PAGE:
Fracking is not viable claim campaigners

Fracking tour: fracking site.
Fracking tour: fracking site.

Claims that the Mansfield area could become a big gas field if fracking was ever to become viable in the UK have been slammed by the industry.

One well would have to be drilled and fracked every day for 15 years to produce enough gas to replace just half of future UK gas imports, according to research by environment campaign group Friends of the Earth.

But their figures have been described as poor quality by a body representing the fracking industry.

The analysis, carried out by Professor Calvin Jones, of Cardiff Business School, says to replace just half of estimated UK gas imports will require 6,100 wells.

And the report suggests this figure could rise to as many as 16,500 wells.

The report points out the Government has previously argued that fracking “would provide valuable additional supplies, reducing our reliance on imports”.

Rose Dickinson, Friends of the Earth campaigner, said: “One well would have to be drilled and fracked every day for 15 years to replace just half of our gas imports.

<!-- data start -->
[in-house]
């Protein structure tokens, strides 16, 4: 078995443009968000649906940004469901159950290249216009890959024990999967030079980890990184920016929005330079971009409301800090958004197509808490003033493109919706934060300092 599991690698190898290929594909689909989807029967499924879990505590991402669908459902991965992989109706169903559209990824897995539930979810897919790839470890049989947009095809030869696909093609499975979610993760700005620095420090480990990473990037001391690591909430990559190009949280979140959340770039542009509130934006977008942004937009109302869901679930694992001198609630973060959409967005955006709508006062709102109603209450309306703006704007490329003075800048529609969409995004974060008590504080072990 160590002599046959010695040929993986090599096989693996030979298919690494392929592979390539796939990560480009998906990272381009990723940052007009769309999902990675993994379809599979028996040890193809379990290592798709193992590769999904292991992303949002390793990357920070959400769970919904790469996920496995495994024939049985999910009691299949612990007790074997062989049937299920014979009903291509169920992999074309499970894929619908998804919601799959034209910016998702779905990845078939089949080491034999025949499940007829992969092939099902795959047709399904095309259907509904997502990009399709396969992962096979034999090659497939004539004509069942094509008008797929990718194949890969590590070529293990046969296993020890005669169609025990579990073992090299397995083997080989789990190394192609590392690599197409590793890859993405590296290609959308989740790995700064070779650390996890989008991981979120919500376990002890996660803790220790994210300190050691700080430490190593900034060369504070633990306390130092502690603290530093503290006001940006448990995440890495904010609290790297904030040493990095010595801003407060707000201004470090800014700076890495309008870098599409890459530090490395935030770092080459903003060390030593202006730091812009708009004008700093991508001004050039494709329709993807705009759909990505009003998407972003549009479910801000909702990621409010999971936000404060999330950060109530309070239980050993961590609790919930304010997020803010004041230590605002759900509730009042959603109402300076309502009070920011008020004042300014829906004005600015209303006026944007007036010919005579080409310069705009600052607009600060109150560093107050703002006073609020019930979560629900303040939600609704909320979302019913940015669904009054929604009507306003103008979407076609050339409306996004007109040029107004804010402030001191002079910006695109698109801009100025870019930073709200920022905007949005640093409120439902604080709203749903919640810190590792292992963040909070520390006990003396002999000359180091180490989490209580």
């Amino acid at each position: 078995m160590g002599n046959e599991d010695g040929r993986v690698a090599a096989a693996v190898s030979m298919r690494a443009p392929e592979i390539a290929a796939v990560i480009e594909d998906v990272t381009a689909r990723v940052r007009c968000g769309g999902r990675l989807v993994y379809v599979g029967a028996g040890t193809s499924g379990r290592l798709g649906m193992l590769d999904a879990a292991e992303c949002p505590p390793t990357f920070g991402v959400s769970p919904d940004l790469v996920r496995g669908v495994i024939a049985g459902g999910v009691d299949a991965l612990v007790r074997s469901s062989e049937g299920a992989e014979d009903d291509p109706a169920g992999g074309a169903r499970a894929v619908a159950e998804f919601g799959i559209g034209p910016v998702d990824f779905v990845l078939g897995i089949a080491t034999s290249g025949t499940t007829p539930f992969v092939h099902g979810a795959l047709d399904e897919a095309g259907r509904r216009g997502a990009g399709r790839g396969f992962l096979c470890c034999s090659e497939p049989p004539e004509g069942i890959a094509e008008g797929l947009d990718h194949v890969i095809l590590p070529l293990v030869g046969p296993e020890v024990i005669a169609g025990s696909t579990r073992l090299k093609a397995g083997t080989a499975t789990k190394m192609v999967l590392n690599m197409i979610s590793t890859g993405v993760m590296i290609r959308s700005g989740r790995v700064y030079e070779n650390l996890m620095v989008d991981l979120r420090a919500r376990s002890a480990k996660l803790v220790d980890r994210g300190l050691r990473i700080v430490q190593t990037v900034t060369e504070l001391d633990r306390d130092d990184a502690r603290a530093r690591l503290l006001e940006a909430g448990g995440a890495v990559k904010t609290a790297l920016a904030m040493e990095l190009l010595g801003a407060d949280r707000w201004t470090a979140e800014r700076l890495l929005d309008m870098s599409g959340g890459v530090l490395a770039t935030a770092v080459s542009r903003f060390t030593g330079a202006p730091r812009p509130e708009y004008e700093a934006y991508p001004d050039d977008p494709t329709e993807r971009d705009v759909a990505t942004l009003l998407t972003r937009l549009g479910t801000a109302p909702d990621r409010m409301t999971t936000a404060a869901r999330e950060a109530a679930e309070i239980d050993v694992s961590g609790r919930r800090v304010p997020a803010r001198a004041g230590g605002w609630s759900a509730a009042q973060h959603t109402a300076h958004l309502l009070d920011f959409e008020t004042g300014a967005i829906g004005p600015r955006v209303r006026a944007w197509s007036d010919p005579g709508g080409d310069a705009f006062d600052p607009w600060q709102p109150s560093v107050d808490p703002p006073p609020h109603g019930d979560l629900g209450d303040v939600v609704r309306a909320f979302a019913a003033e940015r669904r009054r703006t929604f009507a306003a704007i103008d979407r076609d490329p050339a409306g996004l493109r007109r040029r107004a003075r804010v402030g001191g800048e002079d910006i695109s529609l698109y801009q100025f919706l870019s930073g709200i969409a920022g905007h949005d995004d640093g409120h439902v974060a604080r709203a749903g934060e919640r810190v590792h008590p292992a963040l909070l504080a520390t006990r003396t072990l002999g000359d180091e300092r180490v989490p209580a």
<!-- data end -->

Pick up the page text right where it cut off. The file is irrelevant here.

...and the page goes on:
“This would mean an industrialisation of our countryside at a rate nobody has yet fully appreciated and would put many more communities in the firing line .

“With Ineos wanting to drill in Sherwood Forest and elsewhere, we need to know what the scale actually looks like, and it’s not looking good for our countryside.”

Paul Frost, of the Frack Free Mansfield Woodhouse campaign group, said:

“If even 50 per cent of what they are saying was true, to even attempt to make it viable, the industry would devastate our environment. It would cover the area with wells.

Seismic testing has already happened around Warsop Pleasley and Mansfield Woodhouse, Shirebrook and Bolsover areas as well as the Worksop area and into north east Derbyshire and South Yorkshire.

Ken Cronin, Chief Executive of trade body, UK Onshore Oil and Gas, said: “This is a poor quality report, which uses data for well productivity which is years out of date and far lower than the current US average to arrive at artificially high numbers of wells.”